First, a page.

2International Laser Center, Lomonosov Moscow State University, 119992 Moscow, Russia
3Lomonosov Moscow State University, Faculty of Bioengineering and Bioinformatics, 119992 Moscow, Russia
4Lomonosov Moscow State University, Faculty of Fundamental Medicine, 119992 Moscow, Russia
5Lomonosov Moscow State University, Faculty of Physics, 119992 Moscow, Russia
# These authors contributed equally to this work.
* To whom correspondence should be addressed.
Received October 28, 2016; Revision received May 4, 2017
Remote ischemic preconditioning of hind limbs (RIPC) is an effective method for preventing brain injury resulting from ischemia. However, in numerous studies RIPC has been used on the background of administered anesthetics, which also could exhibit neuroprotective properties. Therefore, investigation of the signaling pathways triggered by RIPC and the effect of anesthetics is important. In this study, we explored the effect of anesthetics (chloral hydrate and Zoletil) on the ability of RIPC to protect the brain from injury caused by ischemia and reperfusion. We found that RIPC without anesthesia resulted in statistically significant decrease in neurological deficit 24 h after ischemia, but did not affect the volume of brain injury. Administration of chloral hydrate or Zoletil one day prior to brain ischemia produced a preconditioning effect by their own, decreasing the degree of neurological deficit and lowering the volume of infarct with the use of Zoletil. The protective effects observed after RIPC with chloral hydrate or Zoletil were similar to those observed when only the respective anesthetic was used. RIPC was accompanied by significant increase in the level of brain proteins associated with the induction of ischemic tolerance such as pGSK-3β, BDNF, and HSP70. However, Zoletil did not affect the level of these proteins 24 h after injection, and chloral hydrate caused increase of only pGSK-3β. We conclude that RIPC, chloral hydrate, and Zoletil produce a significant neuroprotective effect, but the simultaneous use of anesthetics with RIPC does not enhance the degree of neuroprotection.
KEY WORDS: ischemia, brain, remote preconditioning, hind limb, chloral hydrate, Zoletil
Abbreviations: BDNF, brain-derived neurotrophic factor; CH, chloral hydrate; EPO, erythropoietin; 5-HD, sodium 5-hydroxydecanoate; IPC, ischemic preconditioning; MCA, middle cerebral artery; MCAO, one-side occlusion of middle cerebral artery; MRI, magnetic resonance imaging; PMSF, phenylmethylsulfonyl fluoride; RIPC, remote ischemic preconditioning of hind limbs; ROS, reactive oxygen species; SO, sham-operated (animals); Zol, Zoletil.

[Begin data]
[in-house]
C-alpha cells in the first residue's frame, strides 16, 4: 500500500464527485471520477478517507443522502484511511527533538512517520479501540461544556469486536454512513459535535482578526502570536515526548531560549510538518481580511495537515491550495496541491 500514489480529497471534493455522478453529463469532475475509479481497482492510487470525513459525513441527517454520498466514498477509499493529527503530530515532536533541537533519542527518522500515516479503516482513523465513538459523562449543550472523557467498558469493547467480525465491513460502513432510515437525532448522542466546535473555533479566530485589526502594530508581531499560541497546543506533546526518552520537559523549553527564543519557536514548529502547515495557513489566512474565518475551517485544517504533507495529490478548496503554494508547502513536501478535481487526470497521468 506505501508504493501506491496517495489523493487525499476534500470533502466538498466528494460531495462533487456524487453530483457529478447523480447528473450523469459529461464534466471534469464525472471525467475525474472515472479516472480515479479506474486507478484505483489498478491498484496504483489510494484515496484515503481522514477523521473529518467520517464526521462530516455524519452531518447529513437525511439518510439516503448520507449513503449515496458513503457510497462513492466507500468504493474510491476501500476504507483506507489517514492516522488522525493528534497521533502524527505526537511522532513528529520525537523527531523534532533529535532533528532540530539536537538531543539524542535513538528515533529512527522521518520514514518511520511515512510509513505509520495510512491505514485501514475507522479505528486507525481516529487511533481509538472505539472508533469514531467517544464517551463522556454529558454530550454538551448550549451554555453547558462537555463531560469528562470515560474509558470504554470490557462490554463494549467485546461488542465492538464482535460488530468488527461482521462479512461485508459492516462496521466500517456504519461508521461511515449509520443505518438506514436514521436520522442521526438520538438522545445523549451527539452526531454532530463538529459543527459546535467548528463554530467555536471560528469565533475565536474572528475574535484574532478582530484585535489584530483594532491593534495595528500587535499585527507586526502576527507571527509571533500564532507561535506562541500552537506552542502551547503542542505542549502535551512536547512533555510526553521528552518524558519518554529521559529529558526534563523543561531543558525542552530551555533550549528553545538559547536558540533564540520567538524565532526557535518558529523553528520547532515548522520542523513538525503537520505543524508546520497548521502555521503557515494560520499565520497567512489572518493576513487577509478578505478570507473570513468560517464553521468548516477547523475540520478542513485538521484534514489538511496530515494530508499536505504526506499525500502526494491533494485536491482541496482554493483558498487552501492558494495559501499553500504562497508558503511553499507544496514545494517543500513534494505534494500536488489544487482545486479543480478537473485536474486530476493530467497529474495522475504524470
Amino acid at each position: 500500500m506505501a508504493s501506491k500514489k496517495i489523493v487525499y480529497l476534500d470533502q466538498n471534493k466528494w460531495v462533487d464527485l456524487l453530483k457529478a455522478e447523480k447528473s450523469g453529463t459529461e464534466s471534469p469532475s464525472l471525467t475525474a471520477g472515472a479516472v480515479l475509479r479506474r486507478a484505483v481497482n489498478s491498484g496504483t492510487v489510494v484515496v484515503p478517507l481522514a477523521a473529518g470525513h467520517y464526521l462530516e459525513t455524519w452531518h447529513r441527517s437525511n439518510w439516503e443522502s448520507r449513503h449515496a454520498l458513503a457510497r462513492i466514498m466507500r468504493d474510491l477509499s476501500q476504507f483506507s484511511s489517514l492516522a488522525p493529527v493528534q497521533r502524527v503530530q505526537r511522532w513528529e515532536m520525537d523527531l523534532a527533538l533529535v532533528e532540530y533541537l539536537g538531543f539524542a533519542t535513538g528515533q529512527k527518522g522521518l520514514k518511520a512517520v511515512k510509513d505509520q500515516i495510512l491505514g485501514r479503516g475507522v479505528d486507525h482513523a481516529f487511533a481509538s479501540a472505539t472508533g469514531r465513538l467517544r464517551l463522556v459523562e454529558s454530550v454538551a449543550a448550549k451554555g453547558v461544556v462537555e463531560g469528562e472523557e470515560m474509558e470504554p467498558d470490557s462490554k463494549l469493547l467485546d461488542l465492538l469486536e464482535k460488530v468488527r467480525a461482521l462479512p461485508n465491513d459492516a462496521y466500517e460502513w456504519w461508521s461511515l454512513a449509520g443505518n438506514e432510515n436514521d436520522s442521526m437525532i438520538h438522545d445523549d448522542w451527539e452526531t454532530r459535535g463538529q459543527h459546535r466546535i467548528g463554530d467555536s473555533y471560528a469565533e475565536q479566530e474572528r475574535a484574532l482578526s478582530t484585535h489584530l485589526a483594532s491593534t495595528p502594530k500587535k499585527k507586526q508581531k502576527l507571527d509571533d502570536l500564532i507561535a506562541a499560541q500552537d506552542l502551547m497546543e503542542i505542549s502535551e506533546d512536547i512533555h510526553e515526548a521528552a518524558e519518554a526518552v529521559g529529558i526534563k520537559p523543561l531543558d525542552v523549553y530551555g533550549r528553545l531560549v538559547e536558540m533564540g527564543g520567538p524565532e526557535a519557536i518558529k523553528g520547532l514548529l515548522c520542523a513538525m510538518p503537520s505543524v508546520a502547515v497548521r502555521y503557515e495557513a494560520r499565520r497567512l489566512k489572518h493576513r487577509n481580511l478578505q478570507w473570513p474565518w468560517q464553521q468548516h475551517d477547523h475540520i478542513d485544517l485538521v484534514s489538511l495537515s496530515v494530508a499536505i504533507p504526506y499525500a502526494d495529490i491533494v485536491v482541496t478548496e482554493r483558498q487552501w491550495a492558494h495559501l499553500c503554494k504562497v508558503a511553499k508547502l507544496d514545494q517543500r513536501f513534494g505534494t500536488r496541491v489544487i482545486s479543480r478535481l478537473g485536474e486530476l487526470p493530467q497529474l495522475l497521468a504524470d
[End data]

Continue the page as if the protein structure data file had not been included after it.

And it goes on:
Ischemic preconditioning (IPC) performed by application of short periods of ischemia prior to an extended period of blood flow interruption is one of the most efficient methods for protecting organs and tissues from the effects of ischemia and reperfusion . For the first time, this phenomenon was described for heart , but later similar protective mechanisms were demonstrated for brain, kidneys , and skeletal muscles . Nevertheless, clinical application of the brain IPC is limited due to the damaging effect of even short-term brain ischemia and possible complications, e.g. vessels thrombosis. The method of remote ischemic preconditioning (RIPC), which involves short-term periods of ischemia/reperfusion of a distant organ (such as limbs or kidney) resulting in the protection of brain from ischemic injury, seems more reliable in this regard. It has been shown that induction of IPC in limbs [5, 6] or kidney  afforded protection of the brain from ischemic stroke. No doubt that the IPC procedure conducted in limbs is safer and simpler than the procedure conducted in other organs as it does not involve surgical intervention and can be performed using, for example, the cuff of a tonometer. However, data on the clinical efficiency of RIPC used under heart and brain pathologies are contradictory. For example, the efficiency of RIPC was demonstrated in several studies for heart failure and stroke [8-10], while only insignificant protective effect [11, 12] or total absence of effect  were observed in other studies.
Moreover, even in the case of proved efficiency of RIPC, such issues as the mechanism of transfer of the protective signals from a distant organ to the brain, involved signaling pathways, as well as the optimal scheme for ischemic tolerance induction (number of ischemia/reperfusion cycles and their duration) remain unclear . Introduction of RIPC into clinical practice requires not only comprehensive study of neuroprotective mechanisms, but also assessment of interaction of RIPC with pharmacological vehicles such as anesthetics. Numerous experimental and clinical data indicate that some anesthetics protect such organs as heart, brain, and kidney from injuries caused by ischemia/reperfusion [15, 16]. It has been shown in recent studies that the mechanisms of the anesthetic protection effect share many components with the ischemic preconditioning signaling pathways .